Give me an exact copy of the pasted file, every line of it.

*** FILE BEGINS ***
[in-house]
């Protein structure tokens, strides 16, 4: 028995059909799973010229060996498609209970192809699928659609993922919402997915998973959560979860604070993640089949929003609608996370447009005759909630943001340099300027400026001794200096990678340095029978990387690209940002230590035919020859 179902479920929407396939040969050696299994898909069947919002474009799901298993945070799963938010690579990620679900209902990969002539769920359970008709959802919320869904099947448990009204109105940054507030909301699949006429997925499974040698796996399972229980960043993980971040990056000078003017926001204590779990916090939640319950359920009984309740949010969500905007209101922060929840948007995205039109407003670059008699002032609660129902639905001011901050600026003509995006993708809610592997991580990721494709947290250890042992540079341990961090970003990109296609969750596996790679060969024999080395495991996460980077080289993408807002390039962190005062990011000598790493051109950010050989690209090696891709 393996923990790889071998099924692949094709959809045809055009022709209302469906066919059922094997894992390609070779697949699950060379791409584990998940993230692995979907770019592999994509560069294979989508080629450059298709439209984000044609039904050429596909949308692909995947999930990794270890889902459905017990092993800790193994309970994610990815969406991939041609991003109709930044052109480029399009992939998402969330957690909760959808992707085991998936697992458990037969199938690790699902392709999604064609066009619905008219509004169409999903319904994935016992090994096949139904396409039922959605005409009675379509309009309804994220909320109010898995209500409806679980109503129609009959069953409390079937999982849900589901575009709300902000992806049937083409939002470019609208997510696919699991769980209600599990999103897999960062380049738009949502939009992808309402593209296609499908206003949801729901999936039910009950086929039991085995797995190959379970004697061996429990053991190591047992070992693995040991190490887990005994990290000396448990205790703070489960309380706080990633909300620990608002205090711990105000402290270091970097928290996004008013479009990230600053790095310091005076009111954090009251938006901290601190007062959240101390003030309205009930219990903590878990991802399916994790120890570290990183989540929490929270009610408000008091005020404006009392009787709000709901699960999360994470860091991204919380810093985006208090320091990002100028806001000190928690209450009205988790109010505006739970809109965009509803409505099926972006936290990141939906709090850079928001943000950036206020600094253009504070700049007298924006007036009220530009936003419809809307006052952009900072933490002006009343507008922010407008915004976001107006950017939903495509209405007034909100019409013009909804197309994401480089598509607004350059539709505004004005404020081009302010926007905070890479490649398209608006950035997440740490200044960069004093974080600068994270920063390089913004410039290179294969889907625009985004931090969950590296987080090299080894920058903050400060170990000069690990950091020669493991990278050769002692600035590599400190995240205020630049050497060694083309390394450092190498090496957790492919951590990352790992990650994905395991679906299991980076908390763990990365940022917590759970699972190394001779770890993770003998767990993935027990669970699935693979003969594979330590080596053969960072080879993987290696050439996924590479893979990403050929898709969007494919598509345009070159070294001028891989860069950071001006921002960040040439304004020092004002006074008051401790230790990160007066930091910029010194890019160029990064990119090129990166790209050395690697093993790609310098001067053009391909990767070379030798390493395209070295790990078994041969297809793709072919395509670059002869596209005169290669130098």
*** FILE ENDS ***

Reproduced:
[in-house]
């Protein structure tokens, strides 16, 4: 028995059909799973010229060996498609209970192809699928659609993922919402997915998973959560979860604070993640089949929003609608996370447009005759909630943001340099300027400026001794200096990678340095029978990387690209940002230590035919020859 179902479920929407396939040969050696299994898909069947919002474009799901298993945070799963938010690579990620679900209902990969002539769920359970008709959802919320869904099947448990009204109105940054507030909301699949006429997925499974040698796996399972229980960043993980971040990056000078003017926001204590779990916090939640319950359920009984309740949010969500905007209101922060929840948007995205039109407003670059008699002032609660129902639905001011901050600026003509995006993708809610592997991580990721494709947290250890042992540079341990961090970003990109296609969750596996790679060969024999080395495991996460980077080289993408807002390039962190005062990011000598790493051109950010050989690209090696891709 393996923990790889071998099924692949094709959809045809055009022709209302469906066919059922094997894992390609070779697949699950060379791409584990998940993230692995979907770019592999994509560069294979989508080629450059298709439209984000044609039904050429596909949308692909995947999930990794270890889902459905017990092993800790193994309970994610990815969406991939041609991003109709930044052109480029399009992939998402969330957690909760959808992707085991998936697992458990037969199938690790699902392709999604064609066009619905008219509004169409999903319904994935016992090994096949139904396409039922959605005409009675379509309009309804994220909320109010898995209500409806679980109503129609009959069953409390079937999982849900589901575009709300902000992806049937083409939002470019609208997510696919699991769980209600599990999103897999960062380049738009949502939009992808309402593209296609499908206003949801729901999936039910009950086929039991085995797995190959379970004697061996429990053991190591047992070992693995040991190490887990005994990290000396448990205790703070489960309380706080990633909300620990608002205090711990105000402290270091970097928290996004008013479009990230600053790095310091005076009111954090009251938006901290601190007062959240101390003030309205009930219990903590878990991802399916994790120890570290990183989540929490929270009610408000008091005020404006009392009787709000709901699960999360994470860091991204919380810093985006208090320091990002100028806001000190928690209450009205988790109010505006739970809109965009509803409505099926972006936290990141939906709090850079928001943000950036206020600094253009504070700049007298924006007036009220530009936003419809809307006052952009900072933490002006009343507008922010407008915004976001107006950017939903495509209405007034909100019409013009909804197309994401480089598509607004350059539709505004004005404020081009302010926007905070890479490649398209608006950035997440740490200044960069004093974080600068994270920063390089913004410039290179294969889907625009985004931090969950590296987080090299080894920058903050400060170990000069690990950091020669493991990278050769002692600035590599400190995240205020630049050497060694083309390394450092190498090496957790492919951590990352790992990650994905395991679906299991980076908390763990990365940022917590759970699972190394001779770890993770003998767990993935027990669970699935693979003969594979330590080596053969960072080879993987290696050439996924590479893979990403050929898709969007494919598509345009070159070294001028891989860069950071001006921002960040040439304004020092004002006074008051401790230790990160007066930091910029010194890019160029990064990119090129990166790209050395690697093993790609310098001067053009391909990767070379030798390493395209070295790990078994041969297809793709072919395509670059002869596209005169290669130098």